Arts & Culture


The Return Of Shylock

By Gabriel Sanders

In November 2003, when billionaire George Soros was first establishing himself as a force in the presidential campaign, a writer for the Web site GOPUSA spelled out his feelings about the financier with great conciseness when he referred to him as a “Hungarian-born descendant of Shylock.”Shakespeare’s most famous villain may be more than 400Read More


An Italian Fountain of Liberty

By Helen Eliassian

In Baedekar’s 19th-century guides to Italy, the small town of Ladispoli is described as a seaside resort with a fine beach. According to local lore, the sands were said to have a healing quality. Right in the middle of town, there was a little nondescript fountain.Thanks to a few historical twists, in the 20th century that fountain would come toRead More


The Holy Fool How One Writer Conveys Spiritual Truths That Are Seriously Funny

By Jay Michaelson

Because I first met Eliezer Sobel on a meditation retreat, the first things I remember about him are his socks. The most important rule at such gatherings, where taking off one’s shoes is inevitable, is to bring good socks. But Sobel’s weren’t just the warm, wool socks that every retreat veteran has. They were loud, bright, multicolored;Read More


A Room of Their Own –– Again; Exploring the Latest Revival in Girls’ Schools

By Jennifer Siegel

As a veteran reporter who spent years covering California’s male-dominated State House, Ilana DeBare had long seen that women were disadvantaged in a system fueled by the late-night backroom deals of chummy male insiders. But when she started covering the state’s booming technology industry — a new field, allegedly driven more byRead More


Stern College Turns 50

By Jennifer Siegel

As a member of the second class of Yeshiva University’s Stern College for Women, Ginger Socol remembers shopping on 34th Street, taking biology classes with a total of three students and living in a hotel suite while the dormitory was under construction. Most of all, though, she remembers her roommates — Orthodox young women fromRead More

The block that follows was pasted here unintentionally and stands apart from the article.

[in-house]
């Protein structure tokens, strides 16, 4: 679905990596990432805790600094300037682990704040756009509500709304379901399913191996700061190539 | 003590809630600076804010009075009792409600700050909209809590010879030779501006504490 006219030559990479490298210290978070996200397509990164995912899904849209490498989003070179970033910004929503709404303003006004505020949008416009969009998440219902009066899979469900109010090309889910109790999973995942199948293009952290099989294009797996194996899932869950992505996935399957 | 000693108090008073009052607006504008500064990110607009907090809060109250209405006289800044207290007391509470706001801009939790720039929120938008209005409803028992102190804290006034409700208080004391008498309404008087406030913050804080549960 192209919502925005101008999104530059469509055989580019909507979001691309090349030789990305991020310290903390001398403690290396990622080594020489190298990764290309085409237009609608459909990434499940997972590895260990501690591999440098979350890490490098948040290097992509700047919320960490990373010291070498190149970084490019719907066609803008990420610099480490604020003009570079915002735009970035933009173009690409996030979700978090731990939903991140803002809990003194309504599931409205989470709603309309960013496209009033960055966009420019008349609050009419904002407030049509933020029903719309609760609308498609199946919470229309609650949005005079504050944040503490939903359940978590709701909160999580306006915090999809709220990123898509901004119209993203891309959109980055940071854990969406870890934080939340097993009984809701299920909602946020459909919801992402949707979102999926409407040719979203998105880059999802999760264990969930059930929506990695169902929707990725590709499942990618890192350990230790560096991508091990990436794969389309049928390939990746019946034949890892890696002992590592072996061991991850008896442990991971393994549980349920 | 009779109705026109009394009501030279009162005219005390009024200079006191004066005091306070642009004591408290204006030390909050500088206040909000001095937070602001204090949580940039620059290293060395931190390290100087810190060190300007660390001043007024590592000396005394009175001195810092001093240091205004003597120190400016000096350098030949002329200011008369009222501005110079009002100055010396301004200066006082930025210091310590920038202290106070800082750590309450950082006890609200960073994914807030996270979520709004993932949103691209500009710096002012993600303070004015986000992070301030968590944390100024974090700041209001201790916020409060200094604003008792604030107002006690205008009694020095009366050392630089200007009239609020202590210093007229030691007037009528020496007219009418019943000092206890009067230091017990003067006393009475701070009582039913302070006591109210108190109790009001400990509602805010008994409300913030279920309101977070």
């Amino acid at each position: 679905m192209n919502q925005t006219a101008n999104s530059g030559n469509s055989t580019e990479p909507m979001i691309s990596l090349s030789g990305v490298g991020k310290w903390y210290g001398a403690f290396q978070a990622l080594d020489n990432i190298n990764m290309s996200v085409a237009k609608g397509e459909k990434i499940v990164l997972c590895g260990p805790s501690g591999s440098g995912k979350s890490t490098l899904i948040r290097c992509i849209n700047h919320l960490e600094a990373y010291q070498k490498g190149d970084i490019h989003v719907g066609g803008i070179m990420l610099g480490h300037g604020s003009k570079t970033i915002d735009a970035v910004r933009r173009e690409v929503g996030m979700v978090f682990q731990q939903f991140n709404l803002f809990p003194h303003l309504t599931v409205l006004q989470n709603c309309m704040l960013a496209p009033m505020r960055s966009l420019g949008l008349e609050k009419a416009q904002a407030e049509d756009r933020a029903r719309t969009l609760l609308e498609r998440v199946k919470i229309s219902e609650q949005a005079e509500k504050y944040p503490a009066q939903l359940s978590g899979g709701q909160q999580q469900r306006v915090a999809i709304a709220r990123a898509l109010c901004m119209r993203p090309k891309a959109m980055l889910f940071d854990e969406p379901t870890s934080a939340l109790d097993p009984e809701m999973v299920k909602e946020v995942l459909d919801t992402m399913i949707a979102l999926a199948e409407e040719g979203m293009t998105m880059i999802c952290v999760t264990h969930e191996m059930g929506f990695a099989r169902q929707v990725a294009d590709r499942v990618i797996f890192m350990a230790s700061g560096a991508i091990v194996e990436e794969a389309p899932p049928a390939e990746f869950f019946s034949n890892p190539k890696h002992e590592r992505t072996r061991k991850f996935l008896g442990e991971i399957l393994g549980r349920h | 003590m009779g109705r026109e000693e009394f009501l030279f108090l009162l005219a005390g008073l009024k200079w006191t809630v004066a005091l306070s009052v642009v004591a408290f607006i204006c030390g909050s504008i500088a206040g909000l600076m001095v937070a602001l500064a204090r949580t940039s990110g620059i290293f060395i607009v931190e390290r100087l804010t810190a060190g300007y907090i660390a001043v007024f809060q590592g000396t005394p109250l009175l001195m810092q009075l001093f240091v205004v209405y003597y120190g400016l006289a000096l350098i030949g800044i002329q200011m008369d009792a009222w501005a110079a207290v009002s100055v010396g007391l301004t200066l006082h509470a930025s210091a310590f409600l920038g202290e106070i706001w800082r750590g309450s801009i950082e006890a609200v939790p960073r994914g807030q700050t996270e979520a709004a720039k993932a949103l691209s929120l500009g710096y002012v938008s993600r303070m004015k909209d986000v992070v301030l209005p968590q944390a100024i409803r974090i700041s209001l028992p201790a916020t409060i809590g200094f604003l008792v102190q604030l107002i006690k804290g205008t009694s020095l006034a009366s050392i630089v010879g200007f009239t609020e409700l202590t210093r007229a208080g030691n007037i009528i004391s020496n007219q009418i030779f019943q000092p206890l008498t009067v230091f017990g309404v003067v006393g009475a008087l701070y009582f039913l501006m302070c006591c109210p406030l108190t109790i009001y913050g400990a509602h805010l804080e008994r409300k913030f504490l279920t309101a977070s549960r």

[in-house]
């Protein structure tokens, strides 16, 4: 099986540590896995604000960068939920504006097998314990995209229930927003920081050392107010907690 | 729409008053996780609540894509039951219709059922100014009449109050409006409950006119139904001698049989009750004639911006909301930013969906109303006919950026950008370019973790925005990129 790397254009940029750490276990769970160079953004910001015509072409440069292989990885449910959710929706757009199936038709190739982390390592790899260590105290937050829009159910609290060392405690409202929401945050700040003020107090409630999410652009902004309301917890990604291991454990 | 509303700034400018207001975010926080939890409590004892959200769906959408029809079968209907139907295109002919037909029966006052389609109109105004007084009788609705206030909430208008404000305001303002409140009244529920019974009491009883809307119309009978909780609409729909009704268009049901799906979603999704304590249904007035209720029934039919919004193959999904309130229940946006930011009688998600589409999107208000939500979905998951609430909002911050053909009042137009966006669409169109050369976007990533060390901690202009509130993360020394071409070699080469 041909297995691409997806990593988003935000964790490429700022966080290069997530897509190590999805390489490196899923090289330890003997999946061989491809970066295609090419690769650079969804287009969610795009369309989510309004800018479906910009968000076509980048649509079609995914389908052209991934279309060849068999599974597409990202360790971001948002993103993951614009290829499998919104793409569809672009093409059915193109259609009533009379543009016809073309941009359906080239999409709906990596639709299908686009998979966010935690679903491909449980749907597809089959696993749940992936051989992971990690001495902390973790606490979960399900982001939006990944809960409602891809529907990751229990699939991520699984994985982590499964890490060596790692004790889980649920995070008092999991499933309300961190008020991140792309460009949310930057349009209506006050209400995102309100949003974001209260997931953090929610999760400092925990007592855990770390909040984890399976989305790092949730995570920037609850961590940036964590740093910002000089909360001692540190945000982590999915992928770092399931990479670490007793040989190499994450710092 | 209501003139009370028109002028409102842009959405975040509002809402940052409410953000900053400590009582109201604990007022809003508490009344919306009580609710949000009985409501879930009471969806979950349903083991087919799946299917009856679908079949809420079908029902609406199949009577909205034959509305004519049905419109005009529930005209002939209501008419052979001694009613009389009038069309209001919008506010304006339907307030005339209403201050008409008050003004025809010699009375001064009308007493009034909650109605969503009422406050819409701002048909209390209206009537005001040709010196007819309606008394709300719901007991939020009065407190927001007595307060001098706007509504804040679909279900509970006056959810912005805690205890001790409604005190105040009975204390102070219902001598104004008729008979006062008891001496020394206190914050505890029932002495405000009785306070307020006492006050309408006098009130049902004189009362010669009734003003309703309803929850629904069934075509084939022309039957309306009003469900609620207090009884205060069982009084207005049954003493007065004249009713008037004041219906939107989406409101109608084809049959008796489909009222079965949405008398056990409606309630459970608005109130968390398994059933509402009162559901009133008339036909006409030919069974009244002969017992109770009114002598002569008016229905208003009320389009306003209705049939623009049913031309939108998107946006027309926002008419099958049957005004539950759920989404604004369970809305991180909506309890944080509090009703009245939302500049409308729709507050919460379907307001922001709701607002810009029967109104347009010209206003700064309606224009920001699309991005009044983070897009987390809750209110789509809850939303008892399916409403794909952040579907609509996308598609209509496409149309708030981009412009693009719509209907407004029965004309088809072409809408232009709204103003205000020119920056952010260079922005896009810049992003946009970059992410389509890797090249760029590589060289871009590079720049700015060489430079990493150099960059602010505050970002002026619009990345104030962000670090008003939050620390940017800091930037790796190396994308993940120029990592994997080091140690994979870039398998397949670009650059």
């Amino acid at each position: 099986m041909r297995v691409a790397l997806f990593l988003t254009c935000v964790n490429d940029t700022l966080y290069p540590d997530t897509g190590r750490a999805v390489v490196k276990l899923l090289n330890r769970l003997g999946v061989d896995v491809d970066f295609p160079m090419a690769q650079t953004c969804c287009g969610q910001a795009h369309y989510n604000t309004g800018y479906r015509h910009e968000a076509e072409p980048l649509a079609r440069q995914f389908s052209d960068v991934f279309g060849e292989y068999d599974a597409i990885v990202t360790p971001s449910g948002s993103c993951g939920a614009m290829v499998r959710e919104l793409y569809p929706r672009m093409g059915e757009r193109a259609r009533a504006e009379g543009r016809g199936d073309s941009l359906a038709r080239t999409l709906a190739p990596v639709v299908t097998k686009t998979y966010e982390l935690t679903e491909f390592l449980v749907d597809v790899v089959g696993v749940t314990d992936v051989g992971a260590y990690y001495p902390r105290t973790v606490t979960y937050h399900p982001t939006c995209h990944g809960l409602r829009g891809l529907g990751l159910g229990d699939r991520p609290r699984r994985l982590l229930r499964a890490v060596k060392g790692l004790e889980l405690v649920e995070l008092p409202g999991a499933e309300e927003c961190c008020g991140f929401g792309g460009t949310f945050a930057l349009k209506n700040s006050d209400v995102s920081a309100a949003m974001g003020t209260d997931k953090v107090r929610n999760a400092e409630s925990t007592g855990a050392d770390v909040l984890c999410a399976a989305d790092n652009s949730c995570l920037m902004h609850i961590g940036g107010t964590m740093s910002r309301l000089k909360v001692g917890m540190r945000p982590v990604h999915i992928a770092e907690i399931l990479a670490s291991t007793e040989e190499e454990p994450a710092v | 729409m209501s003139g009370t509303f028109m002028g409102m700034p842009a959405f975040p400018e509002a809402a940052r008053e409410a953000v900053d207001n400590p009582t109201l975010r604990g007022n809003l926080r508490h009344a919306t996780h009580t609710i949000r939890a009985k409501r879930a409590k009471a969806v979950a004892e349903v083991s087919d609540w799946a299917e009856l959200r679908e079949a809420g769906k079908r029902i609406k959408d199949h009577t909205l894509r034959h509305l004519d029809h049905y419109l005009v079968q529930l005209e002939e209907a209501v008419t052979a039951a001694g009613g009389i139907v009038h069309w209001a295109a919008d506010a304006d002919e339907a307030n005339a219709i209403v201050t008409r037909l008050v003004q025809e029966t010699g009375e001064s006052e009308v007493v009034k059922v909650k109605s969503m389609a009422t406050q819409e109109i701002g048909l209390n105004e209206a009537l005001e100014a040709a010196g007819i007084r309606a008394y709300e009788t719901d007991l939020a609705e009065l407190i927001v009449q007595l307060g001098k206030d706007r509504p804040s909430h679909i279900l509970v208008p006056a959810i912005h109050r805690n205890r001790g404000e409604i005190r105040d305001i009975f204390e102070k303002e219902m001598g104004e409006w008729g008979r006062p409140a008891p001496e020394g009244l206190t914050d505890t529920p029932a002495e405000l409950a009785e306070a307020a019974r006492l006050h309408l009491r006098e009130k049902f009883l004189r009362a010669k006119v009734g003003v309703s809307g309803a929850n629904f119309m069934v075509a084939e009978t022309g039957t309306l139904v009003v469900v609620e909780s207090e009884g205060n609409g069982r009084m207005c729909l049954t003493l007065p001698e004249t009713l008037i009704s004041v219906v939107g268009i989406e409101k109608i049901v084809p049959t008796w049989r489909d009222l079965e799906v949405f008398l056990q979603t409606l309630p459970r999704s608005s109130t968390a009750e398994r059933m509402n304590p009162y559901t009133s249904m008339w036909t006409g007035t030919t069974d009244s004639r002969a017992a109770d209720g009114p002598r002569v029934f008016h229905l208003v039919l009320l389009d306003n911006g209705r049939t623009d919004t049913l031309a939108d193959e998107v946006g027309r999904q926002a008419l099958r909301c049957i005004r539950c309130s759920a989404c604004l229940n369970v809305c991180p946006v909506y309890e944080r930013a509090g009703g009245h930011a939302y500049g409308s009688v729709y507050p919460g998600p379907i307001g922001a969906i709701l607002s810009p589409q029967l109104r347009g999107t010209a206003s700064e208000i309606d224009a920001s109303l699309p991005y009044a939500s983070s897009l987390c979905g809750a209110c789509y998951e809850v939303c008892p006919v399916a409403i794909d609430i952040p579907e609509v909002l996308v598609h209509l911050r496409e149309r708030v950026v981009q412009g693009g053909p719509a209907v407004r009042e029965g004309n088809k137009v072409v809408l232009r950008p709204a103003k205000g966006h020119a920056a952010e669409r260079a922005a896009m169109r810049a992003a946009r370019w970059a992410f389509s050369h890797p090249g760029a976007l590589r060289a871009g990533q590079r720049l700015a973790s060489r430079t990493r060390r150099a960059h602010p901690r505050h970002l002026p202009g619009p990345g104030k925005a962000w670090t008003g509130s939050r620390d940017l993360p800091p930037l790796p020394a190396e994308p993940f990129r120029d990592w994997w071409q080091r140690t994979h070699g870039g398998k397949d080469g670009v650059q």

America on the Couch: Jews and the Shaping of Therapeutic Culture

By Eli Zaretsky

Jews and the American Soul: Human Nature in the 20th Century By Andrew R. Heinze Princeton University Press, 456 pages, $29.95. * * *The convergence of religion and psychology is one of the signal facts of 20th-century Western culture. In retrospect, the relationship seems obvious: On the one hand, many functions once performed by religionRead More


Nodding Off on Wedlock’s Bed

By David Curzon

This week’s portion contains Jacob’s dream and many other passages that have given rise to midrashim. One of these passages is Genesis 30:1: And when Rachel saw that she bore Jacob no children, Rachel envied her sister; and she said unto Jacob: ‘Give me children or else I die.’ Robert Burns (1759-1796) was inspired by this verse toRead More


A Tale From Japan

By Masha Leon

“An Intimate Evening” to benefit The Neuropathy Association was held October 18 at Le Cirque. This potentially crippling and often misdiagnosed disorder “afflicts close to 20 million Americans and an estimated 300,000 New Yorkers” said TV anchor Chuck Scarborough, who shared the evening’s emcee spot with Pia Lindstrom, daughter of IngridRead More


Odd Man Out

By Henry Bean

He was strong and handsome, and he was the first born; but his mother, indifferent to all that, preferred his brother and viewed him, largely, as a dullard. When she talked with his brother, their conversations were so darting and subtle that his head hurt. He could not follow them and came to think that they were using a kind of code toRead More


The Women We Know

By Allison T. Hoffman

They are the women we all know: A Florida bubbe battling with her headstrong granddaughter. A good Jewish girl looking for a nice Jewish husband. Three artists — a painter, a singer and a filmmaker — all questioning the assumptions of their faith. An old woman, a Russian immigrant, rediscovering her youth; another, alone in a nursing home,Read More


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